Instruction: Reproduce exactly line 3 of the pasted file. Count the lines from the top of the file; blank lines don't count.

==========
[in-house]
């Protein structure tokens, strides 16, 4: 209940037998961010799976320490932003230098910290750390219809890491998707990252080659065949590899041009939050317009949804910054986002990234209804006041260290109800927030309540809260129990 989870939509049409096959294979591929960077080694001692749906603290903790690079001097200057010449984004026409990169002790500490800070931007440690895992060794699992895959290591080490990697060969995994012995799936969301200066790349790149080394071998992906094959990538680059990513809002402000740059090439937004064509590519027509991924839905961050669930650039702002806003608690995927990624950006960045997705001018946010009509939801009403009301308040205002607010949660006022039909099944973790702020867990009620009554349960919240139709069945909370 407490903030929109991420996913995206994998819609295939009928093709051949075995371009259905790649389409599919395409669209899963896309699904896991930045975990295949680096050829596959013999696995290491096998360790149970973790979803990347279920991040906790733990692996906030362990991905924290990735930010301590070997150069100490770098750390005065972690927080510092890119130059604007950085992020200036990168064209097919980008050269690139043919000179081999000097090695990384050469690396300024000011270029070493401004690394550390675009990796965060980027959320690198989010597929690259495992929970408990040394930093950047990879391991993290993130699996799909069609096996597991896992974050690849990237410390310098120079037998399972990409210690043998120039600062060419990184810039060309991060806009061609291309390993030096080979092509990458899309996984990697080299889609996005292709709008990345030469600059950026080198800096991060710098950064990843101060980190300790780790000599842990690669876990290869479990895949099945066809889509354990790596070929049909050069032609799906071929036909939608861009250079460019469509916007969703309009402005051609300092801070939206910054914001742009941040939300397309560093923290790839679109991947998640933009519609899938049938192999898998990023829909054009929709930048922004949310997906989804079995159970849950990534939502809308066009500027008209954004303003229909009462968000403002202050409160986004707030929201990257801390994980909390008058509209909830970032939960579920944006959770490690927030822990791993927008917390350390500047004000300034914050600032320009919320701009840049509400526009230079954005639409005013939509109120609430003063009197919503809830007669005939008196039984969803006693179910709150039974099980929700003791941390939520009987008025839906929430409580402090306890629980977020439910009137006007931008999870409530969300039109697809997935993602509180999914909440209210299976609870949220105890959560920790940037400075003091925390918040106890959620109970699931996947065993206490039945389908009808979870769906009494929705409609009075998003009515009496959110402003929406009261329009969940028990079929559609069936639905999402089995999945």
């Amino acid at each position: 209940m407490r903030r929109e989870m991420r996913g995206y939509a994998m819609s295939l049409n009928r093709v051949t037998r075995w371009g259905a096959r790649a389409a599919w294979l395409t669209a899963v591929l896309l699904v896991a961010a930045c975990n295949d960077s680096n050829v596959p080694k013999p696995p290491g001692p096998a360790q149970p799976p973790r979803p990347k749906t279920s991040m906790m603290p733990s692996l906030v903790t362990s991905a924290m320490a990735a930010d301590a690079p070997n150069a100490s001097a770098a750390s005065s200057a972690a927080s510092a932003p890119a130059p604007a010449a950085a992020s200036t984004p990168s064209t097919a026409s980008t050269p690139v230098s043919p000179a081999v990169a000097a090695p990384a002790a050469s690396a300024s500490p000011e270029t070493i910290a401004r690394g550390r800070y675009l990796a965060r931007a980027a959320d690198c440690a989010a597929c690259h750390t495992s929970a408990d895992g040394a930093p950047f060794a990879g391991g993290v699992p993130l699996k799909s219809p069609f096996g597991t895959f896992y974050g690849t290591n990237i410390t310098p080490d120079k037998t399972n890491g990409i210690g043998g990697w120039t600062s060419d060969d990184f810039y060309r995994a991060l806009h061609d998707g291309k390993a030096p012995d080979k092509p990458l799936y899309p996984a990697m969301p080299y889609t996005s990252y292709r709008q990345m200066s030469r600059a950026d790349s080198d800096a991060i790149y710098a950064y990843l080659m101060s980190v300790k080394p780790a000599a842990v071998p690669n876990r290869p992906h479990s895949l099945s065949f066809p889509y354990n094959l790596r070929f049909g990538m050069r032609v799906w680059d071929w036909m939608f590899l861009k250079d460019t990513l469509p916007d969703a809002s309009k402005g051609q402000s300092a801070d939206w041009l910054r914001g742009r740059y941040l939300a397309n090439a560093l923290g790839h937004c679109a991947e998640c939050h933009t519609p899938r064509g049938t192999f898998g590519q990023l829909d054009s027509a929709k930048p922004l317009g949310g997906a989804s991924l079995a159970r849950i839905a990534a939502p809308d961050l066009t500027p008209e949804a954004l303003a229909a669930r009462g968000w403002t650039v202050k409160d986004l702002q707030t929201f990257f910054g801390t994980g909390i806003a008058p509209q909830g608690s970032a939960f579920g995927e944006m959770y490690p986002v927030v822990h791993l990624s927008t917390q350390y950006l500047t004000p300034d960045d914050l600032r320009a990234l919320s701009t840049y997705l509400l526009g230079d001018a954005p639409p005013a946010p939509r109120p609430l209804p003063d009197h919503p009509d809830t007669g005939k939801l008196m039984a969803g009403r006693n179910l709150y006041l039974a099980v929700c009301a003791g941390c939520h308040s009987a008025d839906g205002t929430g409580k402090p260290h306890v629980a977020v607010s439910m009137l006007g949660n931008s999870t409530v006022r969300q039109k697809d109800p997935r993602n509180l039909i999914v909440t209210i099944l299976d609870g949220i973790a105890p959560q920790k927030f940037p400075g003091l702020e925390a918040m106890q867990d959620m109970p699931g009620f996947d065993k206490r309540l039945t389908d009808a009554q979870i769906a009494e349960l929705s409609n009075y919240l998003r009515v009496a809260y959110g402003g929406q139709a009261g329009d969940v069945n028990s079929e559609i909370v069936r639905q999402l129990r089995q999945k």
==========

């Amino acid at each position: 209940m407490r903030r929109e989870m991420r996913g995206y939509a994998m819609s295939l049409n009928r093709v051949t037998r075995w371009g259905a096959r790649a389409a599919w294979l395409t669209a899963v591929l896309l699904v896991a961010a930045c975990n295949d960077s680096n050829v596959p080694k013999p696995p290491g001692p096998a360790q149970p799976p973790r979803p990347k749906t279920s991040m906790m603290p733990s692996l906030v903790t362990s991905a924290m320490a990735a930010d301590a690079p070997n150069a100490s001097a770098a750390s005065s200057a972690a927080s510092a932003p890119a130059p604007a010449a950085a992020s200036t984004p990168s064209t097919a026409s980008t050269p690139v230098s043919p000179a081999v990169a000097a090695p990384a002790a050469s690396a300024s500490p000011e270029t070493i910290a401004r690394g550390r800070y675009l990796a965060r931007a980027a959320d690198c440690a989010a597929c690259h750390t495992s929970a408990d895992g040394a930093p950047f060794a990879g391991g993290v699992p993130l699996k799909s219809p069609f096996g597991t895959f896992y974050g690849t290591n990237i410390t310098p080490d120079k037998t399972n890491g990409i210690g043998g990697w120039t600062s060419d060969d990184f810039y060309r995994a991060l806009h061609d998707g291309k390993a030096p012995d080979k092509p990458l799936y899309p996984a990697m969301p080299y889609t996005s990252y292709r709008q990345m200066s030469r600059a950026d790349s080198d800096a991060i790149y710098a950064y990843l080659m101060s980190v300790k080394p780790a000599a842990v071998p690669n876990r290869p992906h479990s895949l099945s065949f066809p889509y354990n094959l790596r070929f049909g990538m050069r032609v799906w680059d071929w036909m939608f590899l861009k250079d460019t990513l469509p916007d969703a809002s309009k402005g051609q402000s300092a801070d939206w041009l910054r914001g742009r740059y941040l939300a397309n090439a560093l923290g790839h937004c679109a991947e998640c939050h933009t519609p899938r064509g049938t192999f898998g590519q990023l829909d054009s027509a929709k930048p922004l317009g949310g997906a989804s991924l079995a159970r849950i839905a990534a939502p809308d961050l066009t500027p008209e949804a954004l303003a229909a669930r009462g968000w403002t650039v202050k409160d986004l702002q707030t929201f990257f910054g801390t994980g909390i806003a008058p509209q909830g608690s970032a939960f579920g995927e944006m959770y490690p986002v927030v822990h791993l990624s927008t917390q350390y950006l500047t004000p300034d960045d914050l600032r320009a990234l919320s701009t840049y997705l509400l526009g230079d001018a954005p639409p005013a946010p939509r109120p609430l209804p003063d009197h919503p009509d809830t007669g005939k939801l008196m039984a969803g009403r006693n179910l709150y006041l039974a099980v929700c009301a003791g941390c939520h308040s009987a008025d839906g205002t929430g409580k402090p260290h306890v629980a977020v607010s439910m009137l006007g949660n931008s999870t409530v006022r969300q039109k697809d109800p997935r993602n509180l039909i999914v909440t209210i099944l299976d609870g949220i973790a105890p959560q920790k927030f940037p400075g003091l702020e925390a918040m106890q867990d959620m109970p699931g009620f996947d065993k206490r309540l039945t389908d009808a009554q979870i769906a009494e349960l929705s409609n009075y919240l998003r009515v009496a809260y959110g402003g929406q139709a009261g329009d969940v069945n028990s079929e559609i909370v069936r639905q999402l129990r089995q999945k």